The life contingency annuity is, as we have said in previous articles, central to effective retirement planning, because it can provide income that cannot be outlived.
But life contingency annuities are only one element of an effective retirement plan. Another effective tool is life insurance. We prefer variable universal life insurance because clients can use this insurance to supplement their annuity, pension and social security income. This article will explore how this works.
Most retirement plans have a built-in assumption that income tax brackets will be substantially lower after retirement than before. Naturally, everyone hopes that will not come true–most of us would prefer to continue maximizing our income after retirement.
Regardless of the retirement planning assumptions, however, taxes will continue to be a factor for most retirees. Fortunately, life insurance may provide a continuing tax benefit that can help ease the burden in the retirement years.
As you know, annuity distributions are subject to a formula that determines how much of each annuity payment is taxable and how much is not. This “exclusion ratio” is established at the time of receipt of the first annuity payment, and it continues for the life of the contract or until the owners entire basis in the contract has been recovered. In most instances, the bulk of each payment will be taxable at ordinary income tax rates.
If the retirees income tax bracket is, in fact, lower than it was during the working years, this tax bite may not be a serious factor. However, if the income remains at relatively high levels, additional sources of tax-free income may be necessary. This is where life insurance comes in.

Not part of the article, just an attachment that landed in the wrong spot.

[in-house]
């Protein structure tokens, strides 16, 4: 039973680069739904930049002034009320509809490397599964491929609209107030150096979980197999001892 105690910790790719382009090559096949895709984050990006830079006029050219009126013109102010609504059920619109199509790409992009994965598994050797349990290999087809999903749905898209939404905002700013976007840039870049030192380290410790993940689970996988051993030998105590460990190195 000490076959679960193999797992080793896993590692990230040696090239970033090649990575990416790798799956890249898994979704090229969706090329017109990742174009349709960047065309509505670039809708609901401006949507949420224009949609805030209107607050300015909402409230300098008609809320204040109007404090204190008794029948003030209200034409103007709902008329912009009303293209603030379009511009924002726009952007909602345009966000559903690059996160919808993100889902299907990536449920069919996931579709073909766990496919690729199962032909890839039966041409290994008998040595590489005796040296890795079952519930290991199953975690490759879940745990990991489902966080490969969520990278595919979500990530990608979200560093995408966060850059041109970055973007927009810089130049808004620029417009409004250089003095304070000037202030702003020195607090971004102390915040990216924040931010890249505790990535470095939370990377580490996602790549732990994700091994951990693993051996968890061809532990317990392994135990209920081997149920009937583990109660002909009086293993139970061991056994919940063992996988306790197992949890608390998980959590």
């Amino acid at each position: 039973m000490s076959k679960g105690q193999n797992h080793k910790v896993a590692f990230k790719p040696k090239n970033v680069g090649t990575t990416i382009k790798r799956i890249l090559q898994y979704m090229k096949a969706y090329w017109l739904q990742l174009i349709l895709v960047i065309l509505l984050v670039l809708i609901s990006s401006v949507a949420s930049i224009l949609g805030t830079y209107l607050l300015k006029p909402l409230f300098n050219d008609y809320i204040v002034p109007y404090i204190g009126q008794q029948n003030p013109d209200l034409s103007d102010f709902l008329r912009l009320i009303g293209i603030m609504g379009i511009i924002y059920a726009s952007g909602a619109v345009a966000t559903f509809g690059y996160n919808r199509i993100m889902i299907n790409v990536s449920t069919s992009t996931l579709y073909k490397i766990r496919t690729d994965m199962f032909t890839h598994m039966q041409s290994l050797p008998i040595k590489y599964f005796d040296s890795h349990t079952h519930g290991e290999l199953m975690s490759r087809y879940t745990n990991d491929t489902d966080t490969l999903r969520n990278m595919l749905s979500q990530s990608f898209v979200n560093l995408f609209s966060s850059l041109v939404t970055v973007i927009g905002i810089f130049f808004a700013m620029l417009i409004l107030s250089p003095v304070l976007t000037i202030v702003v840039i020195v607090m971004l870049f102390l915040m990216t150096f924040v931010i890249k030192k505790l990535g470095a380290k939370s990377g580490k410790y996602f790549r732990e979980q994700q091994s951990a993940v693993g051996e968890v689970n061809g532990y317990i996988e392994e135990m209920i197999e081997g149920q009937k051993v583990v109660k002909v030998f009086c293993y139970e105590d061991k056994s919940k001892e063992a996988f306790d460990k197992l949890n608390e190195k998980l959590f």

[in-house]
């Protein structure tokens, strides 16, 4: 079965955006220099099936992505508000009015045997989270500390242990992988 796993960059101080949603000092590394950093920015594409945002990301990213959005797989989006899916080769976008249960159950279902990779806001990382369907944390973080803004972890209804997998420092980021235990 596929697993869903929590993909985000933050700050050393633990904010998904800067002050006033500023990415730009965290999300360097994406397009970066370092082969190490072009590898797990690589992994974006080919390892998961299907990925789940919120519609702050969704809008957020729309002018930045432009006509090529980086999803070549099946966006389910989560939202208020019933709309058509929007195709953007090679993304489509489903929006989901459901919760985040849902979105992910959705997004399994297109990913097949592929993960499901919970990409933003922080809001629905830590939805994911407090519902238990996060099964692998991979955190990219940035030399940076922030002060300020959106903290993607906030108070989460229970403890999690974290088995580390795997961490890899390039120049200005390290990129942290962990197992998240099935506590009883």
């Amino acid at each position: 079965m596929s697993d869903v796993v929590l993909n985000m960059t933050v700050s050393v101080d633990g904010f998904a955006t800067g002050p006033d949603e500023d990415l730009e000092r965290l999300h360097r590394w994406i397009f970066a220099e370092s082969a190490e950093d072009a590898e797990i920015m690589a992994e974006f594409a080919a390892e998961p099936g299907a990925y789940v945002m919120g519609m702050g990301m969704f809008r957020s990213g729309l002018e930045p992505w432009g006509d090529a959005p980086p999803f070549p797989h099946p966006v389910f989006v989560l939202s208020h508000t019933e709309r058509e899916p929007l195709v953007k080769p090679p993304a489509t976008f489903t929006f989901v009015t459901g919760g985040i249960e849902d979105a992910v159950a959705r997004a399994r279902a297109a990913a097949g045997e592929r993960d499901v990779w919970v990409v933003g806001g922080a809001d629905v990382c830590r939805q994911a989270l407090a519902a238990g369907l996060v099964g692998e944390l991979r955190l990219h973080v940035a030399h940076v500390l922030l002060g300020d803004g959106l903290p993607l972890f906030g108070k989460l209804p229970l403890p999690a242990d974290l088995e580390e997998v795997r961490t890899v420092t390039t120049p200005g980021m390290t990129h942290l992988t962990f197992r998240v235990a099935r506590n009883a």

Life insurance that qualifies as a “non modified endowment contract” permits the policy owner to borrow against the life policys cash values without having to pay income taxes, so long as the policy stays in force. As a result, cash value life policies (particularly variable life policies that have performed well over the years) can provide a source of valuable tax-free funds to supplement other types of retirement income.
This suggests that, when approaching retirement, owners of such insurance would do well to review their life policy cash values. Then, they should obtain illustrations from the insurer or agent that demonstrate various possible levels of annual or periodic borrowings they can make over their remaining life expectancy.
However, remember that policies can vary in their policy loan provisions. Most cash value life policies, for instance, do permit loans of all or a large portion of the cash value. But VL policies typically limit the total loan amount to some percentage of total cash value at any time.